PERSPECTIVE: #MeToo intertwines with other issues, too

Shannon Isom

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Shannon Isom

The great thing about social movements is their ability to get people talking. But the real question I have about the recent #MeToo movement is: Is this the talking that will mobilize change?

For women, and especially women of color, it seems as though the last great breakthrough, the last great movement, happened decades ago. As a Generation X woman, I have to harken back to times I don’t remember, but because of the nostalgia, feel as if I have remembrance. I am a by-product of these past movements — the sexual revolution, women’s liberation and the wonderful conflation of the pushing out and breaking down of those traditional mores that kept women bound for so long.

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The ability to have a voice; the ability to have a choice in a pant suit or a wrap-dress; and the ability to break through the glass ceiling. The cries of being smart, strong and bold were a normalized cry from the Baby Boomers to the girls of my generation. We did not necessarily identify with the hardships prior generations experienced to get us here, although we thought we did.

“I’m Black and I’m Proud.”

That statement, intertwined with gender, for me, like so many, was the preparation needed for the civil- and social-rights revolution. It was about identity and spirit, and about the breaking of glass ceilings and ancient barriers. And although I was born a moment past the swell of the civil-rights movement, I again feel like I was there. The palpable effects that permeated that time ushered me to be all I could be, fell easily upon me. And I knew — that I was a black girl and many people before me paved a way; maybe even the way. I was to continue to push out, and shoulder-carry and strive forward and put my back into it; for we shall overcome. And so I did.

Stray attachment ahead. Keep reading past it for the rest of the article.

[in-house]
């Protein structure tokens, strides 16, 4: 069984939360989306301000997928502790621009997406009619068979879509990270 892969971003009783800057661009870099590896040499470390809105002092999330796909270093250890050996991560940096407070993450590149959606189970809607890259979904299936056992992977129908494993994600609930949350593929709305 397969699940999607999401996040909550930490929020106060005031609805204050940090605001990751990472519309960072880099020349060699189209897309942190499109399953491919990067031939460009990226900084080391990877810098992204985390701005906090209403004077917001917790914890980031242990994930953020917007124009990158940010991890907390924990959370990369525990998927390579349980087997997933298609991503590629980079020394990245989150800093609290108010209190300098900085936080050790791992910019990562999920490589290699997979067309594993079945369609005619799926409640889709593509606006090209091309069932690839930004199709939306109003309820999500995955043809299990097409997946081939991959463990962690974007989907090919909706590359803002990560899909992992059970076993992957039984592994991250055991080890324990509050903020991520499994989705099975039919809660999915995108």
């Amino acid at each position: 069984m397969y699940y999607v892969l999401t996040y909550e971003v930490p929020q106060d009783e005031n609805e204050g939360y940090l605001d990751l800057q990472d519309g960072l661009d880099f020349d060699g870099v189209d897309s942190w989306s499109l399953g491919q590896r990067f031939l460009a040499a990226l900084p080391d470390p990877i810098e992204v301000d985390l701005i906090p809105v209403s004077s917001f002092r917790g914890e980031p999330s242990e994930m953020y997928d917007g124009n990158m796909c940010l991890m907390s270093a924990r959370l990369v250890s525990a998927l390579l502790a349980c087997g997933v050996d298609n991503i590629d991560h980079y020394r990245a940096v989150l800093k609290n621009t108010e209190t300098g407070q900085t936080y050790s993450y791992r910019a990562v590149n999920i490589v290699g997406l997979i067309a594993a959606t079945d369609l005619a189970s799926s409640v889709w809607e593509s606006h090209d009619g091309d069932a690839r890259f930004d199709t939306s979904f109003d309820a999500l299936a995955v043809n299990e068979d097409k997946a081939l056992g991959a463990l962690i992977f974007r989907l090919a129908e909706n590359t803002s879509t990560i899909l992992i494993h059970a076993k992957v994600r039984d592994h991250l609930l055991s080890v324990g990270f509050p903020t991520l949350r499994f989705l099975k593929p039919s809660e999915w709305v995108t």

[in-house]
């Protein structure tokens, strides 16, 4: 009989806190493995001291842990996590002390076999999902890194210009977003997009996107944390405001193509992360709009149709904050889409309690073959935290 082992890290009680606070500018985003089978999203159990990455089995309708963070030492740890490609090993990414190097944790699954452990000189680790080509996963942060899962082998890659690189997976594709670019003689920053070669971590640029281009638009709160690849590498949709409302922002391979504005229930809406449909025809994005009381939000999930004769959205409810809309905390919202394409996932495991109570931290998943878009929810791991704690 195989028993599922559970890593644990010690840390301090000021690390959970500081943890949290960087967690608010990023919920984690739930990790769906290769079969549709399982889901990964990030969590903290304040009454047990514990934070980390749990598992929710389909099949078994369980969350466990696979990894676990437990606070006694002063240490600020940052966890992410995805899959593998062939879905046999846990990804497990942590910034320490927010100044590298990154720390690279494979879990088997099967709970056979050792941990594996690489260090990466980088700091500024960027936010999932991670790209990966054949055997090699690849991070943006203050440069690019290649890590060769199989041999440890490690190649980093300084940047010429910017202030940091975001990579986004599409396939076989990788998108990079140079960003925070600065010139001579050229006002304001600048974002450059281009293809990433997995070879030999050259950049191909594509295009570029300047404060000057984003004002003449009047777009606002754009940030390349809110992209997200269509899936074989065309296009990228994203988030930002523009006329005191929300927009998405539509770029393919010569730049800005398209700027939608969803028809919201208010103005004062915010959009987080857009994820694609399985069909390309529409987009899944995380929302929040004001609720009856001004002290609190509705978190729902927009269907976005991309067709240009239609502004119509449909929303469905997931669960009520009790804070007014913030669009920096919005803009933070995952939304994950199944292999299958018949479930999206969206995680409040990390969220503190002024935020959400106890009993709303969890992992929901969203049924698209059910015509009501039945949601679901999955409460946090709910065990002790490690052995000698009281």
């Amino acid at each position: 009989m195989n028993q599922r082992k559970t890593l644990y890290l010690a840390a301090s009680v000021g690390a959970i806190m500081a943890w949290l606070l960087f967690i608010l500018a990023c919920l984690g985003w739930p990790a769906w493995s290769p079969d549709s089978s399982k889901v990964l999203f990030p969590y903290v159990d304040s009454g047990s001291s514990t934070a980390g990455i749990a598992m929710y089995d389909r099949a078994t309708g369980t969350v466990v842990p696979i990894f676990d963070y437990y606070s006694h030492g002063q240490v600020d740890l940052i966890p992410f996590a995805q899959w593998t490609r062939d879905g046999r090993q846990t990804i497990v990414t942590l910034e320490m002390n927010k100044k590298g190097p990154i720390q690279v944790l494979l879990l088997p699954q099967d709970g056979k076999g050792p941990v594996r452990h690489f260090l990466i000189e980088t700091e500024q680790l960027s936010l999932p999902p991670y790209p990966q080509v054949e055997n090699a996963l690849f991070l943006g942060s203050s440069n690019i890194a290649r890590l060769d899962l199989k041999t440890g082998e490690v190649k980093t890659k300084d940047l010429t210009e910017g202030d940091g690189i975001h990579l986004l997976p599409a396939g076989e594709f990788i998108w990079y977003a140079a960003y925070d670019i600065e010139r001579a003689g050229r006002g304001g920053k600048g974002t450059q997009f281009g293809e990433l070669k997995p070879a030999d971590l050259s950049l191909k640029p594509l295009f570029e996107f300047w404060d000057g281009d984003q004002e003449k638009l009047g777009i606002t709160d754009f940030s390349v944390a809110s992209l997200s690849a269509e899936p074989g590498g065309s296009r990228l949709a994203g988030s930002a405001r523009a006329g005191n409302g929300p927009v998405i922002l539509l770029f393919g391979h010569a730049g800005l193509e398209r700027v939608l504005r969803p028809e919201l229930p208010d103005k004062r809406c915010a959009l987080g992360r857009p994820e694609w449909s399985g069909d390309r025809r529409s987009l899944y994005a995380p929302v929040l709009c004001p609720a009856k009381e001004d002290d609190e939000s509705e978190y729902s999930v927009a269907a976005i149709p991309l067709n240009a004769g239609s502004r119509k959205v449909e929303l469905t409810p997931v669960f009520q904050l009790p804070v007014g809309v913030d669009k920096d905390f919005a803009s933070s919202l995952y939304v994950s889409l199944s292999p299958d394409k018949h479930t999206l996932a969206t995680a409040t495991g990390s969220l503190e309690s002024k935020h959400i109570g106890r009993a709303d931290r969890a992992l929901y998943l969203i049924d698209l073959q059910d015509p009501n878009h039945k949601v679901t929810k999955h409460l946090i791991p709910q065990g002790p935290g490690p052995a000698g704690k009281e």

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So now, me too.

Being a black girl meant there were some things one quickly realized. I don’t remember the first objectification; the unsolicited touches, the unapologetic innuendos, remarks, propositions, demands. And the need to be protected and to be ready to protect myself were omnipresent. Be alert; know your surroundings; never walk alone; lock the doors; watch what you wear — intertwined and overlapped with be smart; watch what you say; use proper English; be still; you are representing black folks, you have to be better prepared than anyone in the room; be articulate; no errors.

Quickly, insidiously, I knew: I was the object and the receiver of masculine wiles — uncertain and unsure when the next micro-aggression would be attempted or when I would move from one conversation to then navigating sexual advances. And it was the same. I have to be as quickly responsive and agile with race; and to be ready when I move from one conversation to a statement about my race or better, the stereotypical conclusions about race, micro-inequities. And so it goes….

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For me, #MeToo represents more than the sexual violence against women; it represents the platform for all women, specifically, white women, to advocate for all women, not just when class and structure clamor.

Black women have been waiting for white women — all women — to connect the dots. When any woman is assaulted, all women are assaulted. For those of us who intersect and carry the weight of race and gender, the shared woman experience is broad enough, big enough and heavy enough to warrant us all. #MeToo is not linear. An assault on a black woman is an assault on a white woman and therefore, an assault on all women.

As a black woman, I know my status depends on how majority women are perceived. I have often looked up and in back and around when issues disproportionately affect black women, to see no one else there. I immediately connect the dots; I know that any woman’s plight will disparagingly hurt black women more. I would like our shared MeToo hashtag to really mean — me too — in health care; in pay wages; in professional leadership and representation; in violence against our children, our black boys; in education; and in sexual violence.

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We are patient; women, and especially women of color. This may be it — this may be our time as social consciousness undulates, buttoning history, which may be the surge needed to uncover sexual, hidden aggression and violence against women. I am hopeful that our time is now. That there is now a critical mass of class, affluent and privileged women to convene and organize all women to demand to men — Stop it! And demand to women — Say it! And then to look to me — a black woman and say — Me too!

Shannon Isom is President and CEO of the Dayton YWCA.

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